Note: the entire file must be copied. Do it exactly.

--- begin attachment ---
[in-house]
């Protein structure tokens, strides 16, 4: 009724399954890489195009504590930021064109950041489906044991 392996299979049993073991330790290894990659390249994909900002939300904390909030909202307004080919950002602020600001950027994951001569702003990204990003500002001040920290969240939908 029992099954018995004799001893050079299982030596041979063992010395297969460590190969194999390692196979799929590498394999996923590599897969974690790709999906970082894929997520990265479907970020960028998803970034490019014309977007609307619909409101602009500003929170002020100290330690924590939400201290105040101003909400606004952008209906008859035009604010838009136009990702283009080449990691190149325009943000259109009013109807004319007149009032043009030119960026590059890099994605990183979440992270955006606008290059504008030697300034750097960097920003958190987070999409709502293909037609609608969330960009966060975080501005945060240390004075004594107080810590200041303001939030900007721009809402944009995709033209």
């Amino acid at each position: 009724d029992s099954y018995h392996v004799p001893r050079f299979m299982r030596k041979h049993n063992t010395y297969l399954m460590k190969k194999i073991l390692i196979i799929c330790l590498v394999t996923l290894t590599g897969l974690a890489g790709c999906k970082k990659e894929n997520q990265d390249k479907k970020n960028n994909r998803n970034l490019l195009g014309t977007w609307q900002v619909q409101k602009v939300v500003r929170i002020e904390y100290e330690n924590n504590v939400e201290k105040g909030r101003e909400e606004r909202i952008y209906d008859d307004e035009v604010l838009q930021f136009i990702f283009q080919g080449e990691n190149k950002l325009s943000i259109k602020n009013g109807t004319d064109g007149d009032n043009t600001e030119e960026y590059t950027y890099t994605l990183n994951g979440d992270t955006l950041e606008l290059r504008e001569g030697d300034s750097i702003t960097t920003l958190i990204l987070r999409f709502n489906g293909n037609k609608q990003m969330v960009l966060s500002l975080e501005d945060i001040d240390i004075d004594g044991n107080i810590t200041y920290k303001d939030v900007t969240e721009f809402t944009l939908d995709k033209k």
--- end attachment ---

[in-house]
């Protein structure tokens, strides 16, 4: 009724399954890489195009504590930021064109950041489906044991 392996299979049993073991330790290894990659390249994909900002939300904390909030909202307004080919950002602020600001950027994951001569702003990204990003500002001040920290969240939908 029992099954018995004799001893050079299982030596041979063992010395297969460590190969194999390692196979799929590498394999996923590599897969974690790709999906970082894929997520990265479907970020960028998803970034490019014309977007609307619909409101602009500003929170002020100290330690924590939400201290105040101003909400606004952008209906008859035009604010838009136009990702283009080449990691190149325009943000259109009013109807004319007149009032043009030119960026590059890099994605990183979440992270955006606008290059504008030697300034750097960097920003958190987070999409709502293909037609609608969330960009966060975080501005945060240390004075004594107080810590200041303001939030900007721009809402944009995709033209």
């Amino acid at each position: 009724d029992s099954y018995h392996v004799p001893r050079f299979m299982r030596k041979h049993n063992t010395y297969l399954m460590k190969k194999i073991l390692i196979i799929c330790l590498v394999t996923l290894t590599g897969l974690a890489g790709c999906k970082k990659e894929n997520q990265d390249k479907k970020n960028n994909r998803n970034l490019l195009g014309t977007w609307q900002v619909q409101k602009v939300v500003r929170i002020e904390y100290e330690n924590n504590v939400e201290k105040g909030r101003e909400e606004r909202i952008y209906d008859d307004e035009v604010l838009q930021f136009i990702f283009q080919g080449e990691n190149k950002l325009s943000i259109k602020n009013g109807t004319d064109g007149d009032n043009t600001e030119e960026y590059t950027y890099t994605l990183n994951g979440d992270t955006l950041e606008l290059r504008e001569g030697d300034s750097i702003t960097t920003l958190i990204l987070r999409f709502n489906g293909n037609k609608q990003m969330v960009l966060s500002l975080e501005d945060i001040d240390i004075d004594g044991n107080i810590t200041y920290k303001d939030v900007t969240e721009f809402t944009l939908d995709k033209k």